Planning on using SMS software? If so, A2P 10DLC compliance is vital for the success of any campaign. Learn more about the process with this guide from Sakari.
For many on platforms specializing in A2P, 10DLC compliance is the most complex and opaque part of any texting strategy. Opt-ins, verification, and more can make the process seem more confusing than it is, particularly for newcomers. Luckily, it’s not too difficult once you understand the basics. Here are the essentials of 10DLC compliance and what powers that be require for your campaign to receive results.
What is 10DLC?
For many years, cell phone users could expect to receive a torrent of spam texts in their inboxes, ranging from advertisements to outright scams. After much public outcry, the American government decided that enough was enough. It declared that cell phone carriers like Verizon and AT&T are liable for any unwarranted and unwanted messages on their network. To protect themselves from litigation, they introduced a plethora of requirements.
The carriers then created the 10DLC and The Campaign Registry (TCR) to enforce requirements on those using local phone numbers. 10DLC stands for “ten-digit long code,” which describes local numbers, the most commonly used phone number for sending SMS. The Campaign Registry, operated by the cell carriers, verifies and monitors companies that use A2P 10DLC to message customers to ensure they comply with their rules.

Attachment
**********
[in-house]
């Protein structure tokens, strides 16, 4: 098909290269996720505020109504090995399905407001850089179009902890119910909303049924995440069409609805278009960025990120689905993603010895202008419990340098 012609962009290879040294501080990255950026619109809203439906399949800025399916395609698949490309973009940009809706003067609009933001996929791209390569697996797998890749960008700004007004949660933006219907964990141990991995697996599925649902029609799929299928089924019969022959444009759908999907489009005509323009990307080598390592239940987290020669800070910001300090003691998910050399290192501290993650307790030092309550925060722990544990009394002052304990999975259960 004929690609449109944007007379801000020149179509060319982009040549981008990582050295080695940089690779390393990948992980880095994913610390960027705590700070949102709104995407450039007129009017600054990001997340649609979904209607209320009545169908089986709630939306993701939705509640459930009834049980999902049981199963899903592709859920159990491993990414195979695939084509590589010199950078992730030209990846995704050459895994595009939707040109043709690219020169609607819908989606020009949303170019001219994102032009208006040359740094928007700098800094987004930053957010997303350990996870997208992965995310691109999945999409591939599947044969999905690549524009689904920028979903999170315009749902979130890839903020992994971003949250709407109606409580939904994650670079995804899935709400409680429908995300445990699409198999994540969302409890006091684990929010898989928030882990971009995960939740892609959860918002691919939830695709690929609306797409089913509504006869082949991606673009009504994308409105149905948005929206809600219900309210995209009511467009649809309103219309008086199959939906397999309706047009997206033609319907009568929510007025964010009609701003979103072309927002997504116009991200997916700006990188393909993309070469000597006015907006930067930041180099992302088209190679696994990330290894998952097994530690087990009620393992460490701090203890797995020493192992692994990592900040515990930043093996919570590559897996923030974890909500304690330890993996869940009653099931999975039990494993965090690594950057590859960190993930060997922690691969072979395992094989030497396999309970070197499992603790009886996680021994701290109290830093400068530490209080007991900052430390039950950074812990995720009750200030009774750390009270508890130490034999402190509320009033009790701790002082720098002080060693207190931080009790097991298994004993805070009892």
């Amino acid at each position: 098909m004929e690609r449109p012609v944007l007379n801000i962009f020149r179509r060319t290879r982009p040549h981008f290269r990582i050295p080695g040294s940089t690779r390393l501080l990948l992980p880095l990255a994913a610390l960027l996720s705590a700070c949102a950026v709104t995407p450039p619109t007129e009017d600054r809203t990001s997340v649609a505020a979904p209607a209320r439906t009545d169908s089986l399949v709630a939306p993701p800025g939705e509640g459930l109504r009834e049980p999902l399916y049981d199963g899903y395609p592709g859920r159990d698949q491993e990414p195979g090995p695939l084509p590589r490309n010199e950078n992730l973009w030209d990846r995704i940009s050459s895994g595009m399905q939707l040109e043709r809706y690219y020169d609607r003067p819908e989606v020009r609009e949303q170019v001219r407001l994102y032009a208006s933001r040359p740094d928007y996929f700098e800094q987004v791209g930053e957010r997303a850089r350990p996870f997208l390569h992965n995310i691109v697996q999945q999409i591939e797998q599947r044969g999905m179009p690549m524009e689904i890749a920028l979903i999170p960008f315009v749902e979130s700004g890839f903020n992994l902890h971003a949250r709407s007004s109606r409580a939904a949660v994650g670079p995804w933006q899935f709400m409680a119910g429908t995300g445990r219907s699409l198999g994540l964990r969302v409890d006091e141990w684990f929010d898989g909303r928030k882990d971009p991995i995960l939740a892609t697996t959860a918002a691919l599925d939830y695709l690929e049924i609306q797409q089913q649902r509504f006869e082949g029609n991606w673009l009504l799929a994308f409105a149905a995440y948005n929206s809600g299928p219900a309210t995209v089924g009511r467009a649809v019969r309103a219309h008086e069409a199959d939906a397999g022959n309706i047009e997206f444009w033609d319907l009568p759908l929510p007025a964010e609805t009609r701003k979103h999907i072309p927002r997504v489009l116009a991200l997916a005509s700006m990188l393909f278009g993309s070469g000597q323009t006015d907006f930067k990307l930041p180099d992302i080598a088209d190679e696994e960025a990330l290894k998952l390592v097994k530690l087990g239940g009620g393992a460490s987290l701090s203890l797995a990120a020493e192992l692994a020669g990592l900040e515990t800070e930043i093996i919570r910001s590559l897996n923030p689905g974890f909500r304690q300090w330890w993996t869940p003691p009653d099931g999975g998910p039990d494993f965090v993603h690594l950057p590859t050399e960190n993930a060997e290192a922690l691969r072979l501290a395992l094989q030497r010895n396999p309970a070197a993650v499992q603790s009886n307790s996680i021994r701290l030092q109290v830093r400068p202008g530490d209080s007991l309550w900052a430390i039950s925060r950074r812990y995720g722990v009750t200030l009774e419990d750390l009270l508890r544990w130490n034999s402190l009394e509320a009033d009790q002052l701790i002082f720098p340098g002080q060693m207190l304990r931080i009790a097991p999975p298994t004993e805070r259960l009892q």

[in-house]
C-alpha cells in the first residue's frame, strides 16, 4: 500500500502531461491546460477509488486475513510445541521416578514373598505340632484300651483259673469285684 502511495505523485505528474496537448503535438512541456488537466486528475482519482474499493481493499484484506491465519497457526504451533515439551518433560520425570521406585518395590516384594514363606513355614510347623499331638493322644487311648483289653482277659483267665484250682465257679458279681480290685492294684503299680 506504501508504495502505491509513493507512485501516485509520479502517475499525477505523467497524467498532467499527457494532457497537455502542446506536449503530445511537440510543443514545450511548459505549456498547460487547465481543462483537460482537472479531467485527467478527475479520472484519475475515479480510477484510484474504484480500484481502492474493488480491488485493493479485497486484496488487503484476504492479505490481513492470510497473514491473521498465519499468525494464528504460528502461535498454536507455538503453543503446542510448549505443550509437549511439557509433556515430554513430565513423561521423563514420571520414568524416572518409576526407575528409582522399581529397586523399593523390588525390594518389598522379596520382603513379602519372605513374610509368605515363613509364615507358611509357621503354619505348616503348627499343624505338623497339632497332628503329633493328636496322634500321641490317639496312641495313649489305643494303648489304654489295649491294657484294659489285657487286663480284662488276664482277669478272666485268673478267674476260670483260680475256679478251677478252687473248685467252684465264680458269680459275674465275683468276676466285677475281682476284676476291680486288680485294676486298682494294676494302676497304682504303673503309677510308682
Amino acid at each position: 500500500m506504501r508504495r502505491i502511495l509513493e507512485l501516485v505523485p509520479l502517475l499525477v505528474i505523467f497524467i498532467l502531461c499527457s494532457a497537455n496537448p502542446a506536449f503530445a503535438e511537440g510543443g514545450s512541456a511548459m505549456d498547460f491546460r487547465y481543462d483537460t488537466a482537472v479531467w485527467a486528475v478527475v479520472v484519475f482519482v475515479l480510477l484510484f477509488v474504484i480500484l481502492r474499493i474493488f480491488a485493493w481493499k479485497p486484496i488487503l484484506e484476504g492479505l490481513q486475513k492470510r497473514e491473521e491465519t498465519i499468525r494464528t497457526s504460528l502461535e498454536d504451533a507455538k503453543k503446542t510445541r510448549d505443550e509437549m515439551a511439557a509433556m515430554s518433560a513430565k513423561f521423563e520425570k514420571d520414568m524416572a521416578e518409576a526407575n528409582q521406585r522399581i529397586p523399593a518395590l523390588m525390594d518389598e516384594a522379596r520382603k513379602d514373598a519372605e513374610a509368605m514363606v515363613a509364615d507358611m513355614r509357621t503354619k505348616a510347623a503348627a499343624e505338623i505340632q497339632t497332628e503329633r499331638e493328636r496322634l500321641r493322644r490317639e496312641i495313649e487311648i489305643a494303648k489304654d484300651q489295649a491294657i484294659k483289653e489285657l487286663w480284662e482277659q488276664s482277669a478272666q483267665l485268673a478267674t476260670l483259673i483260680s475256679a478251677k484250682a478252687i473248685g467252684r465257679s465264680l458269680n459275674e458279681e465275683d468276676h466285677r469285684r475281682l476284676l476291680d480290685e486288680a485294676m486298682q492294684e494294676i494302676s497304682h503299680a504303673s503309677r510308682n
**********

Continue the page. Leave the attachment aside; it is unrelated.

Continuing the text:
For companies and customers alike, the creation of 10DLC and TCR is a good thing. It formally recognized A2P (application-to-peer) platforms and their place in marketing while differentiating them from the junk text pushers. Moreover, less spam reaches everyones’ inboxes. The downside? 10DLC has the side effect of making things more complicated for those who wish to send text messages. Sending SMS messages to customers takes a little more effort, planning, and resources.
As an A2P company, we require verification to send any SMS, whether for a local number, toll-free, or shortcode. Otherwise, carriers will likely block messages, demand fines, or even pursue legal action.
How Does A2P 10DLC Compliance Work?
Registration with The Campaign Registry is straightforward through our A2P SMS platform. We offer an extensive form that goes directly to TCR. If it’s filled out correctly, it should be verified and sent down the SMS pipeline to its destined recipients.
The process begins with a phone number. If it’s a ten-digit number with a local area code in the United States, it must be verified by TCR. Local numbers go through the TCR’s 10DLC certification process within a few days. These steps are essential for maintaining a positive, healthy relationship with SMS.
Now, the sender is ready to start preparing their SMS plans. TCR wants to know who is getting the texts and why. This involves telling TCR via form about the “campaign” to ensure A2P 10DLC compliance. This includes attaching multiple pictures of what the texts will look like and what keywords they’ll be using. All activities involving sending SMS are considered a campaign, even if it’s used for internal communications, confirming appointments, or customer service.